by Jasmin Kreutzer | August 31, 2022
Hetta Garber had been his muse. She was sitting on a divan, watching him paint her. If she leant back far enough and looked in the mirror above her, she could see herself shimmering for a moment before the trick collapsed and she was swallowed up by the turquoise-green and shell-pink background.
“Fashionable colours, Hetta,” he said, “fashionable colours. Now – fashionable smile!”
Her arms were resting on the sea-green chair, eyes unmoved. The chair’s colour had mellowed, lost its vibrant edge, as if covered by a layer of dust which could not be brushed off. He was in his usual mode: flurrying about, stumbling over cables while crossing the room, grabbing lamps, bits of paper, colour palettes, all the time mumbling with a cigarette between his teeth. It moved up and down, replacing the lacking inflection of his speech with its rhythmic undulation. She turned her face away. He was now titled Fluttering Bird, an Abstraction in Oil in her mental portfolio of miniatures. She had already caught the Artist in all sorts of poses that might bring her immense fame.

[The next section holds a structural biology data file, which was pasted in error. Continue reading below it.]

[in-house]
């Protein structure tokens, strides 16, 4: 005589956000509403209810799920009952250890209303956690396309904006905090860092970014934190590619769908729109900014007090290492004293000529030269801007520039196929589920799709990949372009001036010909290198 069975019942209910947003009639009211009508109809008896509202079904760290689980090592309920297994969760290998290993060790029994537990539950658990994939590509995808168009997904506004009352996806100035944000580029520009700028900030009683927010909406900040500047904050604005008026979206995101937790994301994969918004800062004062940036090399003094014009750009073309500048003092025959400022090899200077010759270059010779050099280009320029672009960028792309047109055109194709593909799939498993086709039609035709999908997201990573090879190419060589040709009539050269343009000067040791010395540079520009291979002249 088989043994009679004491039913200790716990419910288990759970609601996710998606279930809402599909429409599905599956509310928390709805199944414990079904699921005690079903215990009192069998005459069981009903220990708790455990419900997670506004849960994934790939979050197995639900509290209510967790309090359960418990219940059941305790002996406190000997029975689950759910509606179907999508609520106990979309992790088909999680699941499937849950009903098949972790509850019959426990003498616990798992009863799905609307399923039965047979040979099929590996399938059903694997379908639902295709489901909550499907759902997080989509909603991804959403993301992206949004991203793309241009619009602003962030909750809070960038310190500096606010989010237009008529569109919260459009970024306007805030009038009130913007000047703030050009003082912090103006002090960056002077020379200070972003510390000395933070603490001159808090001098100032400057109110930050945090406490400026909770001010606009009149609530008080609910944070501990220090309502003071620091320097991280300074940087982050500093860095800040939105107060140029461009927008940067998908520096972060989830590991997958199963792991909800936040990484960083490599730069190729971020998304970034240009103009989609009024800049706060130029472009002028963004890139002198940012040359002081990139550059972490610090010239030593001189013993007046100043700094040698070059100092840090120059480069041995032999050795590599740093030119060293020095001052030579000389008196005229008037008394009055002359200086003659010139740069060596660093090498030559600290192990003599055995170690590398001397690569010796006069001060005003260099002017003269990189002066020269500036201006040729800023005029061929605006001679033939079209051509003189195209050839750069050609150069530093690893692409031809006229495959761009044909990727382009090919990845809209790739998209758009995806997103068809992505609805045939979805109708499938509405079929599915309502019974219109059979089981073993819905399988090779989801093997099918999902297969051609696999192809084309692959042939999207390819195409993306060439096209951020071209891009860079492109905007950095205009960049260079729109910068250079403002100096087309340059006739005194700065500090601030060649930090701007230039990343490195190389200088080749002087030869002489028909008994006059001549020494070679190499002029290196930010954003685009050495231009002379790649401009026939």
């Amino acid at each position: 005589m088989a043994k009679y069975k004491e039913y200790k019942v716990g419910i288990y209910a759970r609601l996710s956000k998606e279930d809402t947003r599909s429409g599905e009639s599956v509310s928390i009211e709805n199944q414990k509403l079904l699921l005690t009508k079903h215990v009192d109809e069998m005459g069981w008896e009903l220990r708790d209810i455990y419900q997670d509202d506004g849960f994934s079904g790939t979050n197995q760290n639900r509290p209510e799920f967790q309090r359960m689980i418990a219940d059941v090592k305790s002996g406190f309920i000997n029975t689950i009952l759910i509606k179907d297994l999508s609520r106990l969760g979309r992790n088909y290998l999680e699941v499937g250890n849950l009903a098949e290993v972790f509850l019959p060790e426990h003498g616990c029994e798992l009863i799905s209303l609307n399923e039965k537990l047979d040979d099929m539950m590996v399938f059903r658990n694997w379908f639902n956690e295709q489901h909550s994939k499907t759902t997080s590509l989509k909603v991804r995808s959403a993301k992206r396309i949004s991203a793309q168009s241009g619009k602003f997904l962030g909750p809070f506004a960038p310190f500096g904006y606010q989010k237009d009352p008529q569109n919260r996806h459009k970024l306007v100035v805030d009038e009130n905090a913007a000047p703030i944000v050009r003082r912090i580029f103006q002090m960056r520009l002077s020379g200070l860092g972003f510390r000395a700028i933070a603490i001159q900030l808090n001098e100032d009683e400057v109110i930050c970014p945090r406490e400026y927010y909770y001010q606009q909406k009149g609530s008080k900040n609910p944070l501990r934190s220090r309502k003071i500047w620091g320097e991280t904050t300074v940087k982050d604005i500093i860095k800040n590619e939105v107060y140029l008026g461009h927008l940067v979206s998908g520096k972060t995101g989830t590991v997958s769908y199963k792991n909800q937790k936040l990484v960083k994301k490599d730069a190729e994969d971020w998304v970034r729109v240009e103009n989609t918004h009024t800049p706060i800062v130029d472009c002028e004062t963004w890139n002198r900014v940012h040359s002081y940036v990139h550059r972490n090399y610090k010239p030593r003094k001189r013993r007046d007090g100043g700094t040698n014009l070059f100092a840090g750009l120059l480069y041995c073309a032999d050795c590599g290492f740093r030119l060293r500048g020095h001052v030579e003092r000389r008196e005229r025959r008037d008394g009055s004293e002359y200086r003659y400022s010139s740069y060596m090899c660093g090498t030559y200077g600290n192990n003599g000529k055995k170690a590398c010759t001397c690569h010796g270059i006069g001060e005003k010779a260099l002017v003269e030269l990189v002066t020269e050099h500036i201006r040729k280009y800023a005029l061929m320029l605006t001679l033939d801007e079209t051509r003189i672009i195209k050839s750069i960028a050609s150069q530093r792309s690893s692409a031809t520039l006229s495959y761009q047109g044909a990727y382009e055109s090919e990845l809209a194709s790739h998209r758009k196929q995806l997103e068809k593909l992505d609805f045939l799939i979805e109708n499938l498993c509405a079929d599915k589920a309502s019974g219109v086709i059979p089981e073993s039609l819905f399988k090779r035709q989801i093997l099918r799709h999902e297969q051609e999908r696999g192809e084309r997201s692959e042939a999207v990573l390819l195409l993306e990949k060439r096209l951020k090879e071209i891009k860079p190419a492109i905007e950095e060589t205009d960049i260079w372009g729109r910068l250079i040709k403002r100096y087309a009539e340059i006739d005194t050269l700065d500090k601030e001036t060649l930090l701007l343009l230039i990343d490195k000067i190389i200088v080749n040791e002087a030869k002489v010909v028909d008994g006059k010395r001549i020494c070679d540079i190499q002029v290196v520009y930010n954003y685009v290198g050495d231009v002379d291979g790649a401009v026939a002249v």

“Arch your back, my girl. So – just like this.”
She could tilt her head far enough to catch a glimpse of his legs beneath the easel. He was leaning over to take another look at her every time his weight shifted. Her head always turned away just before their eyes could meet. This way she looked unstirred and absent, a silent shape pulsating on his velvet chair. All his moving about would be solved so beautifully too, if his flat were big enough for a separate studio. This way, in his single, all-use room, his art never lost the quality of being a sudden attack. Some shape among the outlines of his dim place would seize him, he would pat her shoulder to make her move, and give her a poem of instructions:
Fashionable colours, Hetta,
arch your back, my girl.
just like this.
What shall I do with you,
where shall I place you,
on my soft mermaid bed?
“Yes, Hetta, that’s the smile I need.” Her face was resting against her arm, her mouth opened wide but gently, too gently to speak. Had she wanted to, she would have told him that the colours were not fashionable, they were too much from another time. Van Gogh had already discovered their combination in his still life of pink roses, Degas’ The Orchestra at the Opera employed them for the background, but neither of them had realised that these colours belonged in an underwater scene. She did not complain – nowhere outside of the Artist’s studio would she get to put on a dress in such a shade of pearly rose. It shimmered in the artificial lights which he coloured with purple and pink and deep-blue sheets of paper.